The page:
MANILA, Philippines – The coronavirus pandemic has disproportionately and negatively affected women entrepreneurs in the Philippines, and has highlighted the need to arm them with digital knowledge and access to finance in order to survive.
A report prepared by International Finance Corp. (IFC), a sister organization to the World Bank, in collaboration with online sales platform Lazada, said sales of women’s businesses in the Philippines fell 27% in 2020 after the difficult times caused by the economic recession induced by the pandemic.
Two-thirds of the Philippine market vendors of the app were women, who last year ventured to sell online because they lost their jobs in offices due to financial difficulties or were forced to find ways of increasing family income in reduction.
The report said that in 2019 women were outnumbering men in terms of gross commodity value (GMV). However, the average GMV of female companies fell from 106 percent of male companies before the pandemic to 79 percent of people during the pandemic.
“The decrease in the average GMV of women compared to men in the Philippines was an increase in evidence showing how COVID-19 has negatively affected women entrepreneurs. Given the relatively high proportion of micro-enterprises that own active women in Lazada Philippines, it is clear that supporting women-owned companies to regain parity or overcome male GMV is crucial to the growth of e-commerce in the Philippines, ”IFC said.
She added that women-led online businesses in the Philippines could better compete and balance the playing field if they have the skills needed for digital selling and access to credit.
However, 61 percent of women in the Philippines do not yet have a bank account and were not part of the formal economy, the IFC said. As such, they could not qualify, for example, for government-granted loans and grants to registered companies.
“It is important to expand financial services to women through agent banking, mobile banking, e-currency and fintech services that expand the scope of the financial system to provide women with greater access to the digital economy” , said the IFC.
Most Filipino entrepreneurs relied on their personal savings to start their own businesses, according to the IFC report. But once the pockets were emptied, women-owned companies in the Philippines unfortunately resorted to loans from informal lenders such as loan sharks.
The only highlight of the IFC report was that women entrepreneurs in Lazada in the Philippines have obtained insurance coverage more often than men.
“These above-average findings from women-owned companies may indicate that women selling on e-commerce platforms are more financially sophisticated than the market in general,” the IFC noted.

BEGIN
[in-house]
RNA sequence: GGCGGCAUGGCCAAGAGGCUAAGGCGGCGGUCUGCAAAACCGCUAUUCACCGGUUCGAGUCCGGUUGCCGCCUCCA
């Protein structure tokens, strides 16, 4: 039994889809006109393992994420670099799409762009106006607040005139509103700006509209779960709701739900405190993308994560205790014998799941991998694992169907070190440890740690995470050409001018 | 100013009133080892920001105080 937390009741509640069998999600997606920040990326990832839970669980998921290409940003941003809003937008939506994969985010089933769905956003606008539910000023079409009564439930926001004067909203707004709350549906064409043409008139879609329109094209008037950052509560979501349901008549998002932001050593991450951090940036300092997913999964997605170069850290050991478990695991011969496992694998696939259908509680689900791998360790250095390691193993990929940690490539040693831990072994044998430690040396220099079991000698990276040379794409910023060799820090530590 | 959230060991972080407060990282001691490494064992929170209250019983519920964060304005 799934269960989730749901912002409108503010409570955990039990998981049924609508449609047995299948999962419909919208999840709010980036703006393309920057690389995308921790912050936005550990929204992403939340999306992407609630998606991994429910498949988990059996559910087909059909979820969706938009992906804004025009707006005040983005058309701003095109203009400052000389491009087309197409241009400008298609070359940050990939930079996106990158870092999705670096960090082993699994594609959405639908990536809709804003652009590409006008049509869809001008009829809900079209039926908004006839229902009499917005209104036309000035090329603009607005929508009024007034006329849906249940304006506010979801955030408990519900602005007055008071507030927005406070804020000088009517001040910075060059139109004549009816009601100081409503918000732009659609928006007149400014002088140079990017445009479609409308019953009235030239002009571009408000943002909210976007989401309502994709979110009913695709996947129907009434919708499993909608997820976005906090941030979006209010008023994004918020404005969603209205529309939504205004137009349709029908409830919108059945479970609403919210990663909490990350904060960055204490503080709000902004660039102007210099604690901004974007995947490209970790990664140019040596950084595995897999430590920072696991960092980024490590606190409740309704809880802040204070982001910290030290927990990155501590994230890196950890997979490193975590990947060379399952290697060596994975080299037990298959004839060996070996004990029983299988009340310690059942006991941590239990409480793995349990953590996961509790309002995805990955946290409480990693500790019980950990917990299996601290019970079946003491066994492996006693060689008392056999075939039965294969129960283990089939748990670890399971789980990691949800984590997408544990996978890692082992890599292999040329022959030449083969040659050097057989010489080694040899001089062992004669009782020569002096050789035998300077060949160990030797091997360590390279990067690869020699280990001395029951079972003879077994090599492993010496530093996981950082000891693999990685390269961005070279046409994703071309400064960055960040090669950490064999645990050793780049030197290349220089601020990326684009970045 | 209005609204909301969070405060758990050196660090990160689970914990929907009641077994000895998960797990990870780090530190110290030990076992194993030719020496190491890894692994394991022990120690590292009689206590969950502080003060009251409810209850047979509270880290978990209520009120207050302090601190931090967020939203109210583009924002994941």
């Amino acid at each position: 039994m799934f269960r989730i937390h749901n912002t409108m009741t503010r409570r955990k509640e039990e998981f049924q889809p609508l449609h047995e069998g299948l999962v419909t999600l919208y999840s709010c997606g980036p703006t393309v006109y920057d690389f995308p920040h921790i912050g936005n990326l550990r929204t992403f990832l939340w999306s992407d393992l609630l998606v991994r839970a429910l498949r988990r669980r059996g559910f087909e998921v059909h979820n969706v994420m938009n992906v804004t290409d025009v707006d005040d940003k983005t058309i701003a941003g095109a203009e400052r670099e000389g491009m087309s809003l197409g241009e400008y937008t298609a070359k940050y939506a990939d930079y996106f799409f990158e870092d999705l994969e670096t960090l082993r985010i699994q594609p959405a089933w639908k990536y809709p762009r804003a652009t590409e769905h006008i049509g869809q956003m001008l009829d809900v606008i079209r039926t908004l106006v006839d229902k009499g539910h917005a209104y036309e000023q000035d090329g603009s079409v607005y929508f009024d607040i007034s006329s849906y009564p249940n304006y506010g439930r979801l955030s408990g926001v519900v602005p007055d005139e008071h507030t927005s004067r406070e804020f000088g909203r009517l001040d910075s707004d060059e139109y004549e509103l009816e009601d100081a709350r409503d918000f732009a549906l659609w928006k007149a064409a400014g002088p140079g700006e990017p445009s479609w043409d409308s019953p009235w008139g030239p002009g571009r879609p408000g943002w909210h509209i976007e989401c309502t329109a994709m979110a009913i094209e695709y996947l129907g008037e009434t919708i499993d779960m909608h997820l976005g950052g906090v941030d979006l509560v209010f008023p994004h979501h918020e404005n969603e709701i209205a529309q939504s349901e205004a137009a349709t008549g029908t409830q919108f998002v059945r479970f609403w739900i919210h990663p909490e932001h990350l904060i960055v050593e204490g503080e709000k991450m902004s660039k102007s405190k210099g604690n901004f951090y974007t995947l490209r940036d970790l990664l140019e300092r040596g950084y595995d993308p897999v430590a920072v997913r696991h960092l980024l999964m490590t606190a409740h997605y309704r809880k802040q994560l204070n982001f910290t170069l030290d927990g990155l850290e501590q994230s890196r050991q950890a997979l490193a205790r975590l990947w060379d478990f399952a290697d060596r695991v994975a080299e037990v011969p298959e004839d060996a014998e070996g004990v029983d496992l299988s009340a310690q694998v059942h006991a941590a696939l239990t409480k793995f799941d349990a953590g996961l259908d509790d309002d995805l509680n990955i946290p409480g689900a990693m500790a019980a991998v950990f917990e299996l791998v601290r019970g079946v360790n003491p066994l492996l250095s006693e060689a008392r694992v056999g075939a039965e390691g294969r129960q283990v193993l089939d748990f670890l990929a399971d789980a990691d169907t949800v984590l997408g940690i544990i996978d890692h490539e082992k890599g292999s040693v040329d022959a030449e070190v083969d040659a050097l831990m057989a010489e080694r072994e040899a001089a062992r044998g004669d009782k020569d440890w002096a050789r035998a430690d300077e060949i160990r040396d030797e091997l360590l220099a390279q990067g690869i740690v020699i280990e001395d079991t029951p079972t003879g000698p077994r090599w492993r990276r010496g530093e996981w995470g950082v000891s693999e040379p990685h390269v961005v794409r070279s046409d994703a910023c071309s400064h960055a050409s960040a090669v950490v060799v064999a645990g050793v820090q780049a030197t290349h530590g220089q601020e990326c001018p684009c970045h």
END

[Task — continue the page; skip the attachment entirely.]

He said equipping Filipino women with digital tools and skills would allow them to capture a sizable chunk of the booming e-commerce sector over the next five to ten years.
Filipino businessmen may be in a better position than men. “Women with families can run their shops and take care of their children. That’s a big advantage for someone like a young mother who doesn’t just have the mobility to work away from home full time, ”said Abigail Chen, founder of start-ups Homie.ph and MyBento.co, of the IFC.
IFC projected that the Southeast Asian e-commerce market could grow by more than $ 280 billion between 2025 and 2030 by increasing the number of women selling on online platforms and providing them with better training and financial support. .
Lazada Philippines chief executive Ray Alimurung said e-commerce penetration was still quite low in the Philippines and there was more than enough room for healthy competition.
He said it was the growth of the digital economy that would help grow the platforms operating within the Lazada app, similar to the popular saying that “a rising tide will lift all ships.”
IFC said that while the Internet economy in the Philippines accounted for only 2.1% of gross domestic product (GDP) in 2019, it was projected to grow by 30% annually and reach $ 28 billion. in 2025.
However, the sector faces many obstacles. “Philippine vendors operate in a difficult environment for delivery logistics, transporting packages across a vast archipelago of scattered islands. In addition, most e-commerce and Internet use are concentrated in urban regions, which exacerbates the rural-urban gap, ”according to the IFC.
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